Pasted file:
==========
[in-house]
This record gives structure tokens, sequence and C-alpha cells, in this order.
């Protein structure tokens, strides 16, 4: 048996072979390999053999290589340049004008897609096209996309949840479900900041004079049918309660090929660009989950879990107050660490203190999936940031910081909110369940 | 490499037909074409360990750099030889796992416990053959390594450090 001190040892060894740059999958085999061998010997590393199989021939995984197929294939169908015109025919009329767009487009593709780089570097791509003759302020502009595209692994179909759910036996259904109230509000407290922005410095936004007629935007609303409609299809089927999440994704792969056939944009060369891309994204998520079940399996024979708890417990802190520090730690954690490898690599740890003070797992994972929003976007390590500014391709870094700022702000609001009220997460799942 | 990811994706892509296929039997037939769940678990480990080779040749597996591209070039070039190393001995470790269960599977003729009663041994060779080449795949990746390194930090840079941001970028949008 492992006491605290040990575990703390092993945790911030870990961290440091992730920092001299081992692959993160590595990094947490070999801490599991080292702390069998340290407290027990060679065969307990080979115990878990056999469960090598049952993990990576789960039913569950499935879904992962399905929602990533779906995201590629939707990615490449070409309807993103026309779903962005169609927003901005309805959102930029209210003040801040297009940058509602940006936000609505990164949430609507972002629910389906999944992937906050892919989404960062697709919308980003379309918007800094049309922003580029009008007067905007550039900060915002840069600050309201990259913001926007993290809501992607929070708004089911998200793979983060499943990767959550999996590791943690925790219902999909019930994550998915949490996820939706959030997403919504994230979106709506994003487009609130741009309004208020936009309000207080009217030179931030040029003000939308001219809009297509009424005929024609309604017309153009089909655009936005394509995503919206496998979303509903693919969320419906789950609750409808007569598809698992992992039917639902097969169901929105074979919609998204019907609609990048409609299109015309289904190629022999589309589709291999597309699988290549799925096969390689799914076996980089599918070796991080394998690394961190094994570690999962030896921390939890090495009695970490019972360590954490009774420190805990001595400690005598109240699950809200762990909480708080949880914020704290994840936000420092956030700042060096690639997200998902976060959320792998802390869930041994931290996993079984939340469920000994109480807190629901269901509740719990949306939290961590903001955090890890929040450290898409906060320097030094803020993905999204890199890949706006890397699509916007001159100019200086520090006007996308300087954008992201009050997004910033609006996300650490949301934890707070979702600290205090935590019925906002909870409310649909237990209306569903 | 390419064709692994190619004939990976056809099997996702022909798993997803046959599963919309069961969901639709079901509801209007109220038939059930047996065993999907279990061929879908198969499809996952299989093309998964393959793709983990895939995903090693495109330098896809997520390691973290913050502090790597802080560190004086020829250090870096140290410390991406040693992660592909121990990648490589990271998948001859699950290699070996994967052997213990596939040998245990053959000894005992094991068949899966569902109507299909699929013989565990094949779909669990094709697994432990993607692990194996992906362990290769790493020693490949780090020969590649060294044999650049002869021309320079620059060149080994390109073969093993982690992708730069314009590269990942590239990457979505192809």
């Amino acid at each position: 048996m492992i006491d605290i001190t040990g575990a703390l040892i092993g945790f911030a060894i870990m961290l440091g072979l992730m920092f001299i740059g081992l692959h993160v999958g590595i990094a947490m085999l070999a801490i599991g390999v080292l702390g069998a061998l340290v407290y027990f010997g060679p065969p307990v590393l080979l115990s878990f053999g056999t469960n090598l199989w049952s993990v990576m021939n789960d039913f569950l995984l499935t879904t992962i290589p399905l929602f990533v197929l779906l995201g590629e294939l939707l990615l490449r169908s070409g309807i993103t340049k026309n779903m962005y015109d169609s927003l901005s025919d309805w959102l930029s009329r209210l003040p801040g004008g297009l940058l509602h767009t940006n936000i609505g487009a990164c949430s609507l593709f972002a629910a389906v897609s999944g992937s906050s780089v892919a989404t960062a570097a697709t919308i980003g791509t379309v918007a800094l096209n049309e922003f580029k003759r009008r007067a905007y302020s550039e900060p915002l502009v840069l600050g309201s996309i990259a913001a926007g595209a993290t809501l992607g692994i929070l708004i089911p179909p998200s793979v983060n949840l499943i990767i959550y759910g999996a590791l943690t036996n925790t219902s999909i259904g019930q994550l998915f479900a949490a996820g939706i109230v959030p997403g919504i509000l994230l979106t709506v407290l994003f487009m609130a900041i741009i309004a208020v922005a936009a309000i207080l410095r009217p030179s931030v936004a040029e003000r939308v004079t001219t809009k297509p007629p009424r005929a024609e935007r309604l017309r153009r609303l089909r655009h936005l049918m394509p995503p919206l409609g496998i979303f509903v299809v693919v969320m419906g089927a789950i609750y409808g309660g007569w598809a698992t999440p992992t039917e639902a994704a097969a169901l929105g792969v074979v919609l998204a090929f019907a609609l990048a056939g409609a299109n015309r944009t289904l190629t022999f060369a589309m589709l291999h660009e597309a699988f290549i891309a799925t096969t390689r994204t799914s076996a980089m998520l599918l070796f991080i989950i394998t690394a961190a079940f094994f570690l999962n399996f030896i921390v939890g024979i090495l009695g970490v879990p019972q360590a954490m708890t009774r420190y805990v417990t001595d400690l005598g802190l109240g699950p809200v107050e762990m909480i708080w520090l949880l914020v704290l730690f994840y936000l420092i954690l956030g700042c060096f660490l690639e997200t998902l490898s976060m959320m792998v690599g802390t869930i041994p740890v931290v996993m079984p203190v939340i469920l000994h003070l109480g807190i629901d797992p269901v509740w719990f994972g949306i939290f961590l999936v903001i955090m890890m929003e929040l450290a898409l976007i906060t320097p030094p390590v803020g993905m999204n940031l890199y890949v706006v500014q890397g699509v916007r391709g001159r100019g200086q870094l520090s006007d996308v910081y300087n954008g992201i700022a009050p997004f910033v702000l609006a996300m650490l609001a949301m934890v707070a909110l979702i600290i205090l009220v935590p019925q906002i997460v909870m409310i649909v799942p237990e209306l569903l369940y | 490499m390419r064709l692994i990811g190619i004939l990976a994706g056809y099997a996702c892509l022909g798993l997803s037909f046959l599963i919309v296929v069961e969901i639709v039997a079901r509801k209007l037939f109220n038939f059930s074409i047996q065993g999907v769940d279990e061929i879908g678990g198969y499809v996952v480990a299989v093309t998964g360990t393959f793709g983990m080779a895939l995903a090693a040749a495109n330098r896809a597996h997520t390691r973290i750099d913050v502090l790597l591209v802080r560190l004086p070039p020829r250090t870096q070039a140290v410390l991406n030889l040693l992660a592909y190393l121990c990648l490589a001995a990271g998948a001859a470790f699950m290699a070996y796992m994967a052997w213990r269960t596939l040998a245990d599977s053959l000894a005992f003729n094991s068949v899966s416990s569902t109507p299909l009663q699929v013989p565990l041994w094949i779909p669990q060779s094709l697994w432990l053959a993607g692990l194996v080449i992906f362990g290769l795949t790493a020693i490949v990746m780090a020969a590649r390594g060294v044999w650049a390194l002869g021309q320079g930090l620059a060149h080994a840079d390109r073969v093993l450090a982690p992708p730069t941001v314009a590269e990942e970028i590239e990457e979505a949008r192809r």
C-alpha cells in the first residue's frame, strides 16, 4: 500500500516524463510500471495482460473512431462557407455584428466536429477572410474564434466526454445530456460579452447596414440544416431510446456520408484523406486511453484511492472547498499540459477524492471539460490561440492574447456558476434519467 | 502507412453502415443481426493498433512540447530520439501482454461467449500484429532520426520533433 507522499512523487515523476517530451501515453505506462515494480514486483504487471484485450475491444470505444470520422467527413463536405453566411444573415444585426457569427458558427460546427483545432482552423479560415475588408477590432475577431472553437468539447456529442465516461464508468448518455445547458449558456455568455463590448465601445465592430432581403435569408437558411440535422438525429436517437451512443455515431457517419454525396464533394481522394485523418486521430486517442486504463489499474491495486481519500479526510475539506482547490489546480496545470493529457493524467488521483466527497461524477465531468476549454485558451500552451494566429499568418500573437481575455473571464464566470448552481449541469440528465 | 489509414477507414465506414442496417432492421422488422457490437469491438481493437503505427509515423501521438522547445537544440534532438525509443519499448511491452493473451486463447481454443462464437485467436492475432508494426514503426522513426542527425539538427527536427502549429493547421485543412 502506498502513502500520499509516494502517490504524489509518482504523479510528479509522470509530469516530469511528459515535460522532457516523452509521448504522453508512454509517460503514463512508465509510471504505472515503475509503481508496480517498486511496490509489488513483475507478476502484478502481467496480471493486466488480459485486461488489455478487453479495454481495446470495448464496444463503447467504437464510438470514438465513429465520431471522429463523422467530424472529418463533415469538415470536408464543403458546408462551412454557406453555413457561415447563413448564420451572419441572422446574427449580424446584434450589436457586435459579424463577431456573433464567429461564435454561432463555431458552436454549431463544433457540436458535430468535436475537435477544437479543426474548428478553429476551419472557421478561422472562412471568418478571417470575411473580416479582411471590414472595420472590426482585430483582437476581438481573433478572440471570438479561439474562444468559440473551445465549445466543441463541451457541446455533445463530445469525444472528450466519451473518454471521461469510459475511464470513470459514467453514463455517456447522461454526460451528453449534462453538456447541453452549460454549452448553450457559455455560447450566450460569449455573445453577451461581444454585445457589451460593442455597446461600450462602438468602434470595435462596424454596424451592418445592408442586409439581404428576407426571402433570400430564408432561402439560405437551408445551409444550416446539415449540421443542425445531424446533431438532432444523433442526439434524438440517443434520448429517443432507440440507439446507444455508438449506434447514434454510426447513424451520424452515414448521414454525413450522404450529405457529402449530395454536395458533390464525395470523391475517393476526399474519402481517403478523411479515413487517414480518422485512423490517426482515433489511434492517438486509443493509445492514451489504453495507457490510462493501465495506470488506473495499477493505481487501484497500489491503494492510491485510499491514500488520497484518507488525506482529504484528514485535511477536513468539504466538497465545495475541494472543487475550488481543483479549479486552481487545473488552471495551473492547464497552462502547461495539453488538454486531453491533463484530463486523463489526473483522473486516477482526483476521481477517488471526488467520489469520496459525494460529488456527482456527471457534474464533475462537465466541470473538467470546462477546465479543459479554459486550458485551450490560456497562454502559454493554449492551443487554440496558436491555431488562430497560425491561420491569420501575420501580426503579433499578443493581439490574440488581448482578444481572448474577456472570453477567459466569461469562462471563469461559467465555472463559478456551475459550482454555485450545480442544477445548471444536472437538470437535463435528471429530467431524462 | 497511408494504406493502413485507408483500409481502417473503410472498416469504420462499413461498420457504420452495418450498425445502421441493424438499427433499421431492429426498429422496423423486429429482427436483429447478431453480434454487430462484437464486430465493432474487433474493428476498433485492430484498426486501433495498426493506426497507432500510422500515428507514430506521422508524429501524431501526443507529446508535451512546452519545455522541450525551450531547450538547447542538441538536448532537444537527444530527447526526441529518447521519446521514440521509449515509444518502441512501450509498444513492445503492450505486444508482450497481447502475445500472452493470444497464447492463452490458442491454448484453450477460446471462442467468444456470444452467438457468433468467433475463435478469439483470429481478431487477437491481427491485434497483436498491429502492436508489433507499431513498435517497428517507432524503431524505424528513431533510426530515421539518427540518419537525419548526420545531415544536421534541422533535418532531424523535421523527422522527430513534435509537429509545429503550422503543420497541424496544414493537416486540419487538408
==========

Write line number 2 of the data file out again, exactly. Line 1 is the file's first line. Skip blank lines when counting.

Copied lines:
This record gives structure tokens, sequence and C-alpha cells, in this order.